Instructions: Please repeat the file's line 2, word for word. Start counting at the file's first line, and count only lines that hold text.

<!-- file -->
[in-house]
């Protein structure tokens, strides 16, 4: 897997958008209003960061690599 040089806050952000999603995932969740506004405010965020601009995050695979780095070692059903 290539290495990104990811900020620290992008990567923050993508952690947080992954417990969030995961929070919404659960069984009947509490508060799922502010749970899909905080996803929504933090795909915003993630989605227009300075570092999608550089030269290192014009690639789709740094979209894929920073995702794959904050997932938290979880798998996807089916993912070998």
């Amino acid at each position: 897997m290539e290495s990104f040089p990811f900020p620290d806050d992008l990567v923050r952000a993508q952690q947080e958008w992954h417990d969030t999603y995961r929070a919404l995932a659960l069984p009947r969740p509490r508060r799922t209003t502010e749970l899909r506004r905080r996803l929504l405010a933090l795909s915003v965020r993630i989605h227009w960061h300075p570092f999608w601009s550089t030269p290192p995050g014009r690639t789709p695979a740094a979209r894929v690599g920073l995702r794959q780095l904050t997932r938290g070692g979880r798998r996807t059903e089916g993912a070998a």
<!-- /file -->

């Protein structure tokens, strides 16, 4: 897997958008209003960061690599 040089806050952000999603995932969740506004405010965020601009995050695979780095070692059903 290539290495990104990811900020620290992008990567923050993508952690947080992954417990969030995961929070919404659960069984009947509490508060799922502010749970899909905080996803929504933090795909915003993630989605227009300075570092999608550089030269290192014009690639789709740094979209894929920073995702794959904050997932938290979880798998996807089916993912070998």